Finally, the frequent changes in Twitter’s leadership seem to be a symptom rather than a feature of a broken operating model. It may be that Twitter’s search for a better business model has led to the company’s seemingly rash decision to fire its software engineers, change the entire executive team, or to antagonize the developer community. Either way, these changes have limited the company’s ability to change its direction dramatically and may continue to threaten its growth in users.

  2. This is a great post. Twitter fails where other social networking sites have succeeded in that it fails to leverage network effect. Twitter really has yet to prove it’s value for a lot of end-users. Without developing a substantial, active (daily.. or many times daily) user base, Twitter ad revenues will continue to be stagnant. The company also seems unclear on how it should provide value for it’s corporate clients. They offer a Brand Strategy team to help corporates (like beer companies, reality TV series) manage their Twitter presence but haven’t found a way to monetize this specifically.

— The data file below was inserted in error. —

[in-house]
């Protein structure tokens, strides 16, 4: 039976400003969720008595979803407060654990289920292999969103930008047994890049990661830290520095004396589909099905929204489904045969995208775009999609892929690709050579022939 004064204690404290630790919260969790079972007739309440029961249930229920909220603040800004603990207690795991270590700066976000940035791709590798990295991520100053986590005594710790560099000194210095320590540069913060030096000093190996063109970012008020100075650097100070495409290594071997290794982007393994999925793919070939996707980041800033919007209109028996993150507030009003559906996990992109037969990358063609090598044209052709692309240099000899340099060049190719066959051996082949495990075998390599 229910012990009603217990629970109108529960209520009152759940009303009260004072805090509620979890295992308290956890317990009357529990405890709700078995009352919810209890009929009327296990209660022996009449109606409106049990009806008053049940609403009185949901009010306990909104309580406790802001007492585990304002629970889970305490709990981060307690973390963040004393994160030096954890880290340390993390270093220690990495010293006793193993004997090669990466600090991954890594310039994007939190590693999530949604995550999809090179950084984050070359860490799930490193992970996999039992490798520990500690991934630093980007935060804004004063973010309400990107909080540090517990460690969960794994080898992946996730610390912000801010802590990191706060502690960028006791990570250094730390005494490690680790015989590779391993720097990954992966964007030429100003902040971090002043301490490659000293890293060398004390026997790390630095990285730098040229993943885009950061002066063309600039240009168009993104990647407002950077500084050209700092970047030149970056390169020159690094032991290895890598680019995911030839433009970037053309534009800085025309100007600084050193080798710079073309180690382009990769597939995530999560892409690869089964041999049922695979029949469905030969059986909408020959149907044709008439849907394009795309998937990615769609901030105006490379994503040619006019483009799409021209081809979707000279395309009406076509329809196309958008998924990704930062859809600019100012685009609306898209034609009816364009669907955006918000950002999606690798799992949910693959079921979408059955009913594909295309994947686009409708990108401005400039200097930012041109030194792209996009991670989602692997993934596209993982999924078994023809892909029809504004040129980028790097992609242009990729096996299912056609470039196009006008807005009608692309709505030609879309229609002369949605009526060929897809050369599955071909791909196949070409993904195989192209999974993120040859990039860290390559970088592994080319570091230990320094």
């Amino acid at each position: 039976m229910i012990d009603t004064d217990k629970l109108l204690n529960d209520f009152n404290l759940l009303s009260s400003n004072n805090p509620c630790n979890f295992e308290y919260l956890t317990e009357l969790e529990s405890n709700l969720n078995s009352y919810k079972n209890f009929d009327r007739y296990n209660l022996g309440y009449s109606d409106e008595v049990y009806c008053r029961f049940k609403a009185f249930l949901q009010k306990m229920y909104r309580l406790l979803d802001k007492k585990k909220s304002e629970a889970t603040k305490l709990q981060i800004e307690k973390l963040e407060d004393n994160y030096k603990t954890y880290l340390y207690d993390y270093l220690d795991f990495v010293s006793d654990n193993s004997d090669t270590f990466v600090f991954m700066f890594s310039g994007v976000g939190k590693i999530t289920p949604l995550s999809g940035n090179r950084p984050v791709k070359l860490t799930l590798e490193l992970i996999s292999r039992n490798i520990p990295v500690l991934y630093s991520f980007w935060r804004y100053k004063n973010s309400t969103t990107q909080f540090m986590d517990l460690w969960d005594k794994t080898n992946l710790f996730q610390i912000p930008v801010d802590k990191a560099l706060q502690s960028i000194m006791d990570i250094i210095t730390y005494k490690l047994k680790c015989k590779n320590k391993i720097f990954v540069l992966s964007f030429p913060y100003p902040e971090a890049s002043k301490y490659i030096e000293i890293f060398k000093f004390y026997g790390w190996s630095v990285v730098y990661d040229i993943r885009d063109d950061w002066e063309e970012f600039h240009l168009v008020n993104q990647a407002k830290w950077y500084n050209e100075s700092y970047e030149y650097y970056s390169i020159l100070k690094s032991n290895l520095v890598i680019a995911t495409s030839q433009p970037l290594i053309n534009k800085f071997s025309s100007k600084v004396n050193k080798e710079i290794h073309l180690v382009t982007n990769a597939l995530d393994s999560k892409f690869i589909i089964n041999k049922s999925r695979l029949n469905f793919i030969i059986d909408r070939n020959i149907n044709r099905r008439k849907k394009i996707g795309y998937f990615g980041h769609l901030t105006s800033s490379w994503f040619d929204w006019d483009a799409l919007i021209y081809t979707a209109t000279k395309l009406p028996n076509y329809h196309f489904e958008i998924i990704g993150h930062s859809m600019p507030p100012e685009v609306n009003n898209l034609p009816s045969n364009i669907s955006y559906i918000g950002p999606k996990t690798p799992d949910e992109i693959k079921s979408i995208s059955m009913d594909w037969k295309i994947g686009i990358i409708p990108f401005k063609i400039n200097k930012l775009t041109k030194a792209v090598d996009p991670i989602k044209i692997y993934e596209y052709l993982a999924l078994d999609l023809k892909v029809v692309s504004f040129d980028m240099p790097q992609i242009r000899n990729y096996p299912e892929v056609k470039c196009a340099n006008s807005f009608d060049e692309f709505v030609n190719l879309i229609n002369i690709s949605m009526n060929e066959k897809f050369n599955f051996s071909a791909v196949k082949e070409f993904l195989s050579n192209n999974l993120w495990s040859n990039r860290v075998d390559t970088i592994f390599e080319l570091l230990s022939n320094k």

3. Great choice for a failed business and operational model. I remember when I was in undergrad, Twitter was a sexy startup to work for and attracted high quality talent, but as the years passed by it increasingly became a place that few engineers wanted to work for due to the lack of an effective monetization model.

    Going forward, I think Twitter should concentrate on a couple of areas of opportunity: